- The libraries of the statewide consortium of California Community Colleges selected Alma in 2018, though it was not announced until February 2019. This implementation of Alma includes 110 institutions serving a total of 2.1 million students. This project was supported via a six-milliondollar grant, though the actual value of the contract was not specified. According to the announcement from the Council of Chief Librarians, the California Community Colleges ranks as the largest educational system globally and is now the largest customer of Ex Libris.
- The Consortium of Academic and Research Libraries in Illinois, comprised of 91 institutions, selected Alma and Primo to replace its incumbent Voyager and VuFind products. 1 This implementation includes three ARL members.
- The libraries of the City University of New York, comprised of 31 libraries spanning 25 campuses, selected Alma to replace their existing Aleph systems. These libraries hold combined collections of 6.2 million volumes.
- An academic library consortium including Northern Michigan University, Lake Superior State University, Finlandia University, and Gogebic Community College announced in June 2019 their selection of Alma to replace their current Voyager integrated library system (ILS).
- In France, the University of Lille, which was recently created through the merger of three universities, announced its selection of Alma and Primo in January 2019. This consolidated institution ranks as the largest French-speaking university in the world.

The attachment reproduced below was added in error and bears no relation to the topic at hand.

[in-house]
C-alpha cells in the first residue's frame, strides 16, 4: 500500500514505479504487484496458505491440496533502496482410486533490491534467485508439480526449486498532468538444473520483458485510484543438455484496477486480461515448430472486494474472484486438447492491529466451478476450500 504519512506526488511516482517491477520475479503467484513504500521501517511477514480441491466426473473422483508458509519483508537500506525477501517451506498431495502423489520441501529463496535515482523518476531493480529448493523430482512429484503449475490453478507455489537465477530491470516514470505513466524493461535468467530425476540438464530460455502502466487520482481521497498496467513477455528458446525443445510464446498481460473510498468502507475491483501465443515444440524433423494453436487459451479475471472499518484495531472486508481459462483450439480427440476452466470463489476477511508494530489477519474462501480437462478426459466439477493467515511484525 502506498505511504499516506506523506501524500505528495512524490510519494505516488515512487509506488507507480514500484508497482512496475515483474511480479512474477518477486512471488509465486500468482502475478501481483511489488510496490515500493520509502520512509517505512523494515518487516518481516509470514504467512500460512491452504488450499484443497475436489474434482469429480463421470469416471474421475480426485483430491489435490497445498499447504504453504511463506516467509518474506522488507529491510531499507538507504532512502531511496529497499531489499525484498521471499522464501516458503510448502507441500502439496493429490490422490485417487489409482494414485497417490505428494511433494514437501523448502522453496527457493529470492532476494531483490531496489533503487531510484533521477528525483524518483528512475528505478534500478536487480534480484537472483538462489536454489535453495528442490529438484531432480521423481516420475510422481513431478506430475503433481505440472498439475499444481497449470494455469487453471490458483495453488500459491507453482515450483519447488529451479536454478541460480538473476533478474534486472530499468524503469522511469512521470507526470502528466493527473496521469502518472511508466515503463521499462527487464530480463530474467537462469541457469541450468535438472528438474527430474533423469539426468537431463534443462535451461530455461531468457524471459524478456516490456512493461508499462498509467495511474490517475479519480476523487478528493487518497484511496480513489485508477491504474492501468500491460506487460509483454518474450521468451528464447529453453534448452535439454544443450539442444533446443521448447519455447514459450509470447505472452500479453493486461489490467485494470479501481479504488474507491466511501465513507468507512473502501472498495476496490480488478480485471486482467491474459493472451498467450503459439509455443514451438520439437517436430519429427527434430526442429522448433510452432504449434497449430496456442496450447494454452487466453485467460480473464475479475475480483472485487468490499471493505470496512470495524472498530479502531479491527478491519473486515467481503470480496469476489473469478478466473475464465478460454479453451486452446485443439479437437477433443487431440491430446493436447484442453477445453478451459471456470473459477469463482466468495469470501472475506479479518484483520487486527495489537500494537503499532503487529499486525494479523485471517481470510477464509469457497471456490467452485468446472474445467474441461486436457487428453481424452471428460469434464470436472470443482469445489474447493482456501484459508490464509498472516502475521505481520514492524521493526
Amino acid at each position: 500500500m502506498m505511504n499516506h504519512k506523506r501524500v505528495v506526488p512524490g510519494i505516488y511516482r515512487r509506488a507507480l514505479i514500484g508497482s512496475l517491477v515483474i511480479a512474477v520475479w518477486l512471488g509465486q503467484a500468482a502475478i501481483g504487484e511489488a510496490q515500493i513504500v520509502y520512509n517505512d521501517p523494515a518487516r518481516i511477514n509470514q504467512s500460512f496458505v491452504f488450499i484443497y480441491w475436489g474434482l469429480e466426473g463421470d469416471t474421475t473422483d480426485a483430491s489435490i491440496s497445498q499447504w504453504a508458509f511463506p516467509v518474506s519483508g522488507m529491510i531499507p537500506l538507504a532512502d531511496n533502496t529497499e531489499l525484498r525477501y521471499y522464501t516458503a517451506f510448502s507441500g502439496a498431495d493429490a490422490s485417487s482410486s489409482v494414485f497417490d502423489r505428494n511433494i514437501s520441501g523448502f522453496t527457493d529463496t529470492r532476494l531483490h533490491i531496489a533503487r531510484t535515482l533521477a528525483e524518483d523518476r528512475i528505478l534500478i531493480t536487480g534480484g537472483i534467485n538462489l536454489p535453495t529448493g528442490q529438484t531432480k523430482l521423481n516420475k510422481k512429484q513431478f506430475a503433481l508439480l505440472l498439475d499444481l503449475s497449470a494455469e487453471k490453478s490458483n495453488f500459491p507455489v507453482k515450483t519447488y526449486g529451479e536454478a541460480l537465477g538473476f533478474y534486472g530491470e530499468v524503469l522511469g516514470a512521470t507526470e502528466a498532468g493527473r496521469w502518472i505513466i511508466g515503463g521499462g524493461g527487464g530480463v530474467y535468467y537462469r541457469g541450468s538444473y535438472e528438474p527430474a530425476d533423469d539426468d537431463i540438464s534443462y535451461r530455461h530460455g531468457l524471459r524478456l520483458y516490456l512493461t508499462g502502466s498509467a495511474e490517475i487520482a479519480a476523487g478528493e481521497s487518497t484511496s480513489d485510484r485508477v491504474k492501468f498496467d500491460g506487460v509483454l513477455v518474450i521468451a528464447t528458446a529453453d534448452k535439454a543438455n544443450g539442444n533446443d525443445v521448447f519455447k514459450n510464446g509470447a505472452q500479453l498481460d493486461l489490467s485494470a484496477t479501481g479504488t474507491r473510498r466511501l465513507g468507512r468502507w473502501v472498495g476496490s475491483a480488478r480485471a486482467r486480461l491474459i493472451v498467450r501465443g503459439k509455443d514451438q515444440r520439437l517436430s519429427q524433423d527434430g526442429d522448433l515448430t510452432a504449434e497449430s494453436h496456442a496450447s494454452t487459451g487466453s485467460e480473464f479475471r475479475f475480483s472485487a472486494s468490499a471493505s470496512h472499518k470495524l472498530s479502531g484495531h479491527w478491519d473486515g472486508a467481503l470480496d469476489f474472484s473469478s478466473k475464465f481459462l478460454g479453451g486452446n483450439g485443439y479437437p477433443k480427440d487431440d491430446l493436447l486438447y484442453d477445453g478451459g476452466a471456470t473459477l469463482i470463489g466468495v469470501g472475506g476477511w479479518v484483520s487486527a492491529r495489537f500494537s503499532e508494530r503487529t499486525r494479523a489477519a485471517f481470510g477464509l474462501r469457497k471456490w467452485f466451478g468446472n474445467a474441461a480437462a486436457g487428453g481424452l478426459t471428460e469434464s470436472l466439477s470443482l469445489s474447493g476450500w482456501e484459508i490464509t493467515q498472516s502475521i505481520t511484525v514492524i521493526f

- In Japan, Bukkyo University in Kyoto selected Alma to replace a locally developed system. Waseda University and Keio University, which selected Alma in 2018, placed Alma into production in October 2019.
- The libraries of the University of Hawaii, including three universities and seven community colleges, announced its selection of Alma in January 2019. The system has been using Primo since 2011.
Ex Libris has achieved authorization for the Federal Risk and Authorization Management Program (FedRAMP). Its application was sponsored by the Department of Health and Human Services. FedRAMP authorization means that the product has achieved the security requirements of the U.S. Government for cloud-based services. Ex Libris Alma and Prime are currently the only library services listed on the FedRAMP marketplace (https://marketplace.fedramp.gov/) as FedRAMP Authorized. SirsiDynix EOS.Web is listed as FedRAMP in Progress.